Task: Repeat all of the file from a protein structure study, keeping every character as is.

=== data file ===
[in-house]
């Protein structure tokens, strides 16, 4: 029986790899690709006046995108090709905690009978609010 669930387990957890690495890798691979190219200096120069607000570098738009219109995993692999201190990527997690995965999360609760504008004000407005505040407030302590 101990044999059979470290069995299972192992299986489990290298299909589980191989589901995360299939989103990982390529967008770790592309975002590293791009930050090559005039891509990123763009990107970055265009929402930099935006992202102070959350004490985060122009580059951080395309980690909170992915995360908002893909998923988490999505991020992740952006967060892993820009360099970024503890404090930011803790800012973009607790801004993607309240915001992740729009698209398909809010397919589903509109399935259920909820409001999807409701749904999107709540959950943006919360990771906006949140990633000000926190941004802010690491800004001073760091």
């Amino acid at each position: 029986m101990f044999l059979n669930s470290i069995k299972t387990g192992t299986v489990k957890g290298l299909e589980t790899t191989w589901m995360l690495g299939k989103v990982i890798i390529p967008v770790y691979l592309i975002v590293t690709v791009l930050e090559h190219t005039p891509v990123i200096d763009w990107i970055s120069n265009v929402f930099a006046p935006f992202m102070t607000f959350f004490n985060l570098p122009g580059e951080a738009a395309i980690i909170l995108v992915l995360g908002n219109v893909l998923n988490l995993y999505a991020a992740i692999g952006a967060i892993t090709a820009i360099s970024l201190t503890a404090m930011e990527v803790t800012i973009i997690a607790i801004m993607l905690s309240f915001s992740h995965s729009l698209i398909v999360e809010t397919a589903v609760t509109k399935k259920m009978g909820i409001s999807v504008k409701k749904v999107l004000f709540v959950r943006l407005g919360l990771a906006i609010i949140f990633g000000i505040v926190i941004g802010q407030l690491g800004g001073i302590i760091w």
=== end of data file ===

[in-house]
């Protein structure tokens, strides 16, 4: 029986790899690709006046995108090709905690009978609010 669930387990957890690495890798691979190219200096120069607000570098738009219109995993692999201190990527997690995965999360609760504008004000407005505040407030302590 101990044999059979470290069995299972192992299986489990290298299909589980191989589901995360299939989103990982390529967008770790592309975002590293791009930050090559005039891509990123763009990107970055265009929402930099935006992202102070959350004490985060122009580059951080395309980690909170992915995360908002893909998923988490999505991020992740952006967060892993820009360099970024503890404090930011803790800012973009607790801004993607309240915001992740729009698209398909809010397919589903509109399935259920909820409001999807409701749904999107709540959950943006919360990771906006949140990633000000926190941004802010690491800004001073760091």
């Amino acid at each position: 029986m101990f044999l059979n669930s470290i069995k299972t387990g192992t299986v489990k957890g290298l299909e589980t790899t191989w589901m995360l690495g299939k989103v990982i890798i390529p967008v770790y691979l592309i975002v590293t690709v791009l930050e090559h190219t005039p891509v990123i200096d763009w990107i970055s120069n265009v929402f930099a006046p935006f992202m102070t607000f959350f004490n985060l570098p122009g580059e951080a738009a395309i980690i909170l995108v992915l995360g908002n219109v893909l998923n988490l995993y999505a991020a992740i692999g952006a967060i892993t090709a820009i360099s970024l201190t503890a404090m930011e990527v803790t800012i973009i997690a607790i801004m993607l905690s309240f915001s992740h995965s729009l698209i398909v999360e809010t397919a589903v609760t509109k399935k259920m009978g909820i409001s999807v504008k409701k749904v999107l004000f709540v959950r943006l407005g919360l990771a906006i609010i949140f990633g000000i505040v926190i941004g802010q407030l690491g800004g001073i302590i760091w």